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The first and perhaps only Bill Mike show of 2009 will be tomorrow night at Tiff’s in St Paul. The evening will be hosted by a cool band called Charn as they release their debut recording, These Sins Of Mine.  My friend Phil Hicks, who plays bass in the Jeremy Sanoski Band, is the bassist for Charn.  They rule.  Also in the evening’s lineup is the reincarnation of the Minneapolis indie-pop band Cowboy Curtis, now called Wishbook.

It’ll be a great night of music.  Make it happen.

PS. Morrissey plays bass in both Bill Mike and Wishbook, and he’s in town from NYC this week because of the release of his debut record as a bandleader/composer, The Morning World.  He was featured on the first hour of 89.3’s The Local Show last week, which you can listen to here.

I’ve been at Matt Patrick’s new studio all afternoon today. He owned/operated Two Pillars and recently changed locations, now working out of a super cool space he calls “The Library.” It’s a great vibe and a really easy set-up. We did a hip-hop single today, but I’ll be in here doing a full-length folk/americana record in a few months. I’m really looking forward to spending an entire week in this place.

Also, I just got some additional toms for the Bill Mike kit. Check out this video for a little tour of the studio and a look at the new amber acrylic toms…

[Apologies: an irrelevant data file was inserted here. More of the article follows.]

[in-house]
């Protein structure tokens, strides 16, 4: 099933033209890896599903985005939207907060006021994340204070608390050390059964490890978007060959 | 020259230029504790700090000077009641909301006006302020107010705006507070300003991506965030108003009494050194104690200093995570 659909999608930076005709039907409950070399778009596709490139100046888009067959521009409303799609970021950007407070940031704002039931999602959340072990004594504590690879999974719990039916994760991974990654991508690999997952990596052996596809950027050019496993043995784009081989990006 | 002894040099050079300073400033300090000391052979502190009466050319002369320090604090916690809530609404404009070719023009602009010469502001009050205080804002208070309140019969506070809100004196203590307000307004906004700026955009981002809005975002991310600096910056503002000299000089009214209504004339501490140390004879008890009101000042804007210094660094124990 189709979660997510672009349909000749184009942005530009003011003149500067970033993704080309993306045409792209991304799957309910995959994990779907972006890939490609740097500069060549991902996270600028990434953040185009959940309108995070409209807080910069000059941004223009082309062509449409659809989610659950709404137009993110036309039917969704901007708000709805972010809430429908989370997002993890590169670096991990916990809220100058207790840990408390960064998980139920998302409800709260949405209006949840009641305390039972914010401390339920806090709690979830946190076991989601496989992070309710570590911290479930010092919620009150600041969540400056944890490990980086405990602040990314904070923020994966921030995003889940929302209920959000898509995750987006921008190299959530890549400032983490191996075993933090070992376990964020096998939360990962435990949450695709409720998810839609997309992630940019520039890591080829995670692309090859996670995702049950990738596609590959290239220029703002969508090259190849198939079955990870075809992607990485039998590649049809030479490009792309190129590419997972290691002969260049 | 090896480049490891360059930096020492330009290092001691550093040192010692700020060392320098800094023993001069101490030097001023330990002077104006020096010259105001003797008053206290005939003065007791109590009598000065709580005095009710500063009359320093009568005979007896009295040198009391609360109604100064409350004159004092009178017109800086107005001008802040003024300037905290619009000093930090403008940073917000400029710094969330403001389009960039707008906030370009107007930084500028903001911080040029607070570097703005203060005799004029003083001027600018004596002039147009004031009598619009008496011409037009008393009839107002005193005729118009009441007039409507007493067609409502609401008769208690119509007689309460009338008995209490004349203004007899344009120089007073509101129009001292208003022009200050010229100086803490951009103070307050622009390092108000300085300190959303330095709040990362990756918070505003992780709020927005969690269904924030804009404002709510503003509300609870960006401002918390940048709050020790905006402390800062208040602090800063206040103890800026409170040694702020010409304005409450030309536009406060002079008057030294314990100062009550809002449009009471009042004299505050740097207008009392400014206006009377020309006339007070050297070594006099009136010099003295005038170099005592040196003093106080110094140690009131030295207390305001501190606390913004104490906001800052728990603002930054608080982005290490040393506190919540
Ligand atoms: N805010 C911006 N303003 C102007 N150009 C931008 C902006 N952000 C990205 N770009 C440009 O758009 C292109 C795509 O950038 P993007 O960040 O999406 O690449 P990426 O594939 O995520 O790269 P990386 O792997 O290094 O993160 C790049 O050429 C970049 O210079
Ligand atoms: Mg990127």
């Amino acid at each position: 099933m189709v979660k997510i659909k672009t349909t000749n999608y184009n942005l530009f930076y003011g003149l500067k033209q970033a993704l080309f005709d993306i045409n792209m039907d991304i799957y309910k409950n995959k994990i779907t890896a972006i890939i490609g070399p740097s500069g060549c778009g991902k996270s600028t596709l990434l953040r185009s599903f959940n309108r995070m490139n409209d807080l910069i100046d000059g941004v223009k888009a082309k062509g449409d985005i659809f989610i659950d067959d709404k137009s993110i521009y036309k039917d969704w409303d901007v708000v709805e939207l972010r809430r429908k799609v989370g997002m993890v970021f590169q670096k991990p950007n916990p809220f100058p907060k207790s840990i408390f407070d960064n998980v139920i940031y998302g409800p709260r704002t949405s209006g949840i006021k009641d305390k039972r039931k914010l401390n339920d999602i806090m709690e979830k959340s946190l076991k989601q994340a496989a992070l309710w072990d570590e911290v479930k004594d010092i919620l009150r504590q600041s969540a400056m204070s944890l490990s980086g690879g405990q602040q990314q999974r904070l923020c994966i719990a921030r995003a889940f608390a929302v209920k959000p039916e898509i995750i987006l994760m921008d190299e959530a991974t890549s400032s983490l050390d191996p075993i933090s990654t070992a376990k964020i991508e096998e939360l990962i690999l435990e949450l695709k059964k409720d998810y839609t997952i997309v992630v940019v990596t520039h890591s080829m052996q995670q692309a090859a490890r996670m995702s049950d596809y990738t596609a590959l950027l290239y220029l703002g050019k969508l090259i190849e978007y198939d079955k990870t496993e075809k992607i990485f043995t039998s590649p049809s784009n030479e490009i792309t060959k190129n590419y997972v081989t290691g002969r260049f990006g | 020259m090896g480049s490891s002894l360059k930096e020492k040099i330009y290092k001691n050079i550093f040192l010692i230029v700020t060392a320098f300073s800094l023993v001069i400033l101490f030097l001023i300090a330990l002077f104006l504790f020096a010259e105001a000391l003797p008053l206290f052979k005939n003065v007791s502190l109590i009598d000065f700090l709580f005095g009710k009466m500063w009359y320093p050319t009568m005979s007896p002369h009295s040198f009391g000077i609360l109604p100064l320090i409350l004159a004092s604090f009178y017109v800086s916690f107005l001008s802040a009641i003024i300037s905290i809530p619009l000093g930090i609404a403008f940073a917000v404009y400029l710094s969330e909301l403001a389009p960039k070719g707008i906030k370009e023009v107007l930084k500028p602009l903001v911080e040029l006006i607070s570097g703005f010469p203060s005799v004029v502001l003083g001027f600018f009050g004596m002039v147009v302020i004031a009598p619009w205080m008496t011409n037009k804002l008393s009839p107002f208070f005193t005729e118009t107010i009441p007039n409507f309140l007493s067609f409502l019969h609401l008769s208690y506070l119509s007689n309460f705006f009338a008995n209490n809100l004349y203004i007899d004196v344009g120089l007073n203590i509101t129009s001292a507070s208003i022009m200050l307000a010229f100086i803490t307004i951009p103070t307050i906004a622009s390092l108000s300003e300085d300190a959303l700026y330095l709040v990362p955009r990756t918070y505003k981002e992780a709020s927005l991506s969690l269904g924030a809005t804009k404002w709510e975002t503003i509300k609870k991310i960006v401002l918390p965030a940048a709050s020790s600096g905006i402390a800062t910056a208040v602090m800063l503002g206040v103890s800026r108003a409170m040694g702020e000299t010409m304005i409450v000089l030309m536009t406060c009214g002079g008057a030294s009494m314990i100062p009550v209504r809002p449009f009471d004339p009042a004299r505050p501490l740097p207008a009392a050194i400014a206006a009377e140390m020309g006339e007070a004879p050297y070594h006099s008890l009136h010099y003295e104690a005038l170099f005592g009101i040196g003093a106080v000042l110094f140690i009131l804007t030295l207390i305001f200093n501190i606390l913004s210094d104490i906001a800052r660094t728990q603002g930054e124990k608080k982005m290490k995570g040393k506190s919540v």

A few things…

1) I put some new tracks on my Myspace player the other day, including the title track from the forthcoming and now complete Look Alive record.  As I’ve mentioned before, this record has been in the works for FIVE YEARS, and it’s finally done.  Don’t ask me what’s going to happen with it.  The fact that the completed record exists at all is enough for me right now.  I imagine we’ll do a release show for it sometime soon.  There are a few additional tracks from the record on the official Look Alive page.

2) There’s another Bill Mike show tonight. We’re playing at the Cabooze, opening for Greg Ginn (guitarist from Black Flag). Like last week’s gig, the explosive Mark L. Johnson will be rocking with us because Chris is still out with Ben Kweller.  Speaking of Chris…

3) Do you want to get smarter? Go listen to some Chris Morrissey Quartet tracks, soon to be released on a record under his own name. He’s got some heavy-hitter jazz labels in New York lined up to release the project, and for good reason. I was listening to it again last night, and it just completely rules.

I’m playing a couple cool gigs next week that I want to make sure everybody knows about…

1) 18+ Bill Mike Band show on Thursday (3/26) at The Whole in Coffman Student Union. This is the first local BMB show since the Truce release last November, and this show is FREE.

2) Friday (3/27) is the release show for Elizabeth Hunnicutt’s new record, On The Way. The show will be at Church Of The Open Door in Maple Grove. Tickets are $8 in advance, and $10 the night of. You can hear some of the tracks from this record on Liz’s myspace page and on her new website.

img_5195I’ve got a great RD acrylic kit that I use specifically for the Bill Mike Band (you can see footage of this kit in the RD video lessons). The dimensions are pretty extreme, but I like that.  I actually just ordered some additional toms to go with the kit (15″ rack and 18″ floor) so I can use it for studio stuff beyond just BMB music.